In addition to excellent osteoinductive and osteoconductive properties, the ATB graft material avoids the limiting factors of allografts, xenografts, and alloplastic materials, such as reduced function, potential risk of infection, unsatisfactory resorption, long recovery time, and high costs.[10]

A disadvantage of the ATB graft material is that acids are used for the demineralization process, and prolonged exposure to acid can have a negative effect on non-collagenous proteins involved in the formation of new bones. To overcome these limiting factors, other authors propose a modified ultrasound technology for the process of demineralization of the tooth graft.[11]

Method of preparation of ATB graft material

After the tooth to be used for graft material is extracted, it is mechanically cleaned of soft tissue and pulp (Fig. 1A–1C).

The cleaned tooth is placed in a mechanical mill in which it is crushed. It is then sieved through two sieves, and the larger particles, which are composed mainly of enamel, are discarded. Thus, a powder material with a particle size between 200 and 1000 nm is obtained (Figs 2A, 2B). It is placed in a special container in the Bon Maker device, of the Auto-Tooth Bone Graft System, manufactured by the company Korea Dental Solution (Korea, 2012). In this device, the crushed tooth undergoes three main processes, which require special reactants: 1. removal of contaminated structures and remaining soft tissues through irrigation; 2. processes of dehydration and degreasing; 3. Process of lyophilisation (Fig. 2C–2E).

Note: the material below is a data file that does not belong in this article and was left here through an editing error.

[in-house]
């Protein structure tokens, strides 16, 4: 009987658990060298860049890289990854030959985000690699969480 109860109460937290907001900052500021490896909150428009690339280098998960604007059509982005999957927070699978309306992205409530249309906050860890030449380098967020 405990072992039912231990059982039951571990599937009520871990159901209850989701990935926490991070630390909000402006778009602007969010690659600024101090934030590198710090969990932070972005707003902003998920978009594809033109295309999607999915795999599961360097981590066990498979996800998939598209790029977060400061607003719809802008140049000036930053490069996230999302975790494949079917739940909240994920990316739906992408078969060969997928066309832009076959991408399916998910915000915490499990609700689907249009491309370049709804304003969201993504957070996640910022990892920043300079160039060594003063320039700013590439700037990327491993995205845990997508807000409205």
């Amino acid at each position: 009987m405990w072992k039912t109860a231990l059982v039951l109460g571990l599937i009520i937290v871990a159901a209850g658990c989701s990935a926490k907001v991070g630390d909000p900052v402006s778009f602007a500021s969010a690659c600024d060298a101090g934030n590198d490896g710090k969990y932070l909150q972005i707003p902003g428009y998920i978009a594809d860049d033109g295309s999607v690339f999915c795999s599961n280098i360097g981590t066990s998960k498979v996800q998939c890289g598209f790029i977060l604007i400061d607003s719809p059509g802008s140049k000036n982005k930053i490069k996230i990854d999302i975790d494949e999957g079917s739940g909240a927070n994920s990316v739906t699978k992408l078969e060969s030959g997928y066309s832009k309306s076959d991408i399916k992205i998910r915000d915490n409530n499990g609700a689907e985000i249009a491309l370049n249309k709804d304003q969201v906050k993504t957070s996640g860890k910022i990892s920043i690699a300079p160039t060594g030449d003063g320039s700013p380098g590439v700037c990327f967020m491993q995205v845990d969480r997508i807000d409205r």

Figure 1.

Preparation of the extracted tooth: A) extracted; B) mechanically cleaned tooth of soft tissue; C) cleaned tooth of pulp.

Figure 2.

A) a mechanical mill for crushing the tooth; the resulting powder, with a particle size between 200 and 1000 nm; C) powder container; D) Bon Maker device, operating mode and reactants used for the three main processes; E) the ready graft material.

Case reports

Case 1: a patient with peri-implantitis

A 56-year-old female patient with peri-implantitis in the area of tooth 36. Intraoral radiography performed 6 months after implant placement showed bone resorption in the upper third of the implant (Fig. 3A) . Tooth 48 was extracted so that it could be used to obtain graft material. Immediately after the extraction, the tooth was cleaned, was crushed mechanically into powder and went through the stages of irrigation, dehydration, degreasing, and lyophilisation using the method described above.

Figure 3.